“Through perseverance and hard work, I am currently playing for Nagaland, and my future plan is to pursue cricket as my career with the aim to play at a higher level,” she stated.

 

Watinaro Pongen in cricket

~ She participated as a substitute in the Senior Women’s One-Day Tournament, which was held in Pondicherry from February 18 to March 20, 2020.

~ Represented Nagaland Cricket Association in Under-19 One Day Tournament held in Bhubaneswar from September 30th to October 5th, 2021.

~ Represented NCA in Under-19 T20 tournament held at Chennai from October 1–8, 2022.

~ Currently, she is preparing for the upcoming Under-19 One Day Tournament scheduled from December 7–14 in Trivandrum, Kerala.

 

She also commented on women’s sports, claiming that when it comes to sports, Nagas aren’t particularly interested in pursuing a career in it. She explained that this is due to a lack of support from the government, family, and others. On the bright side, she added, we see a ray of hope in the general public’s growing awareness of the importance of sports. She went on to say that sports are good for both one’s health and one’s wealth. “While men dominate most sports, there are some fields for women that should not be overlooked,” she concludes.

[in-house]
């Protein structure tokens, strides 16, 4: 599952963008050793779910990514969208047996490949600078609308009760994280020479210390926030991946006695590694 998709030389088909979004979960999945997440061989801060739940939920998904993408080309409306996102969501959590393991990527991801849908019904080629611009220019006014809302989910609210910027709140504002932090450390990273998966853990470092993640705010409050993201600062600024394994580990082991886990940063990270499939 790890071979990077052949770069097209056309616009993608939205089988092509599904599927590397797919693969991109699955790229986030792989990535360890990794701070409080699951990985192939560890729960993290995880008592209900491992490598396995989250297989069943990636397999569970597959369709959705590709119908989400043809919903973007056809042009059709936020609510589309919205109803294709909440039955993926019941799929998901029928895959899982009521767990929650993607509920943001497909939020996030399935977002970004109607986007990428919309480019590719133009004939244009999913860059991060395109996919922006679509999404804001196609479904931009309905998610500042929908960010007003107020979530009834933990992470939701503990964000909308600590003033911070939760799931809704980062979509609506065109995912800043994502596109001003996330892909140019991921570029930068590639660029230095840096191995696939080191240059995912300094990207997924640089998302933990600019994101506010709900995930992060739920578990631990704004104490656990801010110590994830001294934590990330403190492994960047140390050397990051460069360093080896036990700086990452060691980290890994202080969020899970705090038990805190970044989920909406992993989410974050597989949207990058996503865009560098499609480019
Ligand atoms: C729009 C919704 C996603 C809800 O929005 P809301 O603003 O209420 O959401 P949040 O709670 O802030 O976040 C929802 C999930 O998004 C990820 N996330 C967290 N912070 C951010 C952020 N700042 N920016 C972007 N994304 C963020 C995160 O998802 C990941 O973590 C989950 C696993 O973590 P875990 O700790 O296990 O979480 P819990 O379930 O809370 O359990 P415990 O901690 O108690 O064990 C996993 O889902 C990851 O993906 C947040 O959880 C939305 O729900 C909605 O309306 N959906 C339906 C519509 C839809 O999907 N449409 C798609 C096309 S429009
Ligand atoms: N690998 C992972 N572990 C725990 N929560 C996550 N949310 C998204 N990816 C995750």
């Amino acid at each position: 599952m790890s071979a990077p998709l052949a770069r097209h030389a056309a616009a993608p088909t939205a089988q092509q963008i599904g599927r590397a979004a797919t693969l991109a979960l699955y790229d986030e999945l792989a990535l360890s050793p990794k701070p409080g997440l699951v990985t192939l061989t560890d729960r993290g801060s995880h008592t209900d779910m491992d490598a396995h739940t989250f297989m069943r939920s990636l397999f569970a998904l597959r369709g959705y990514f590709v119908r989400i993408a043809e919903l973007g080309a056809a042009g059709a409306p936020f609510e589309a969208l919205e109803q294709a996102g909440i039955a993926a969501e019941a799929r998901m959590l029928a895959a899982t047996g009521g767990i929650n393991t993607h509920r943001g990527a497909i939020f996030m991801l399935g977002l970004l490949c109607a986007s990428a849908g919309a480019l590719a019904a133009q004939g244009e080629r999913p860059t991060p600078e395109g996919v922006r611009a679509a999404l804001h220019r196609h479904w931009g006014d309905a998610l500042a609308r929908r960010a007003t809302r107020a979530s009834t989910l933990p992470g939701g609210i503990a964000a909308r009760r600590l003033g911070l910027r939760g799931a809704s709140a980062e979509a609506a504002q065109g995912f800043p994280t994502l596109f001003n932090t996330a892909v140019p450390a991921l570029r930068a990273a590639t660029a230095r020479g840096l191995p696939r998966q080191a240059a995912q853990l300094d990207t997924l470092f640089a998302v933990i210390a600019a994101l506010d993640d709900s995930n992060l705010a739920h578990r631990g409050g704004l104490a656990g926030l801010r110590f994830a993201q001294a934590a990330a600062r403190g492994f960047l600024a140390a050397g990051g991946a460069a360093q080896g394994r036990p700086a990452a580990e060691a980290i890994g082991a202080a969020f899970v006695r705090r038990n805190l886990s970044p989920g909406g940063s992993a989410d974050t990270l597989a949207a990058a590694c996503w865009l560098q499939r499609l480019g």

Lanunechetla Longchar, a 22-year-old athlete from Chungtia Village, is another role model for women in sports. She is presently pursuing her master’s in Social Work in Shillong. She had always enjoyed basketball since she was a little child, but her parents had forbidden her from participating in sports owing to her health problems. During her first semester at college in the year 2019, she started playing basketball. She declared, “I’ve been playing for four years, but the more I play, the more I adore this game.” She went on to say that since there aren’t many female basketball players in Mokokchung town, the court is typically occupied by men. She further added that every time her brother went to court, she constantly asked if she could join him, but she was always told not to, saying there were only men in the court.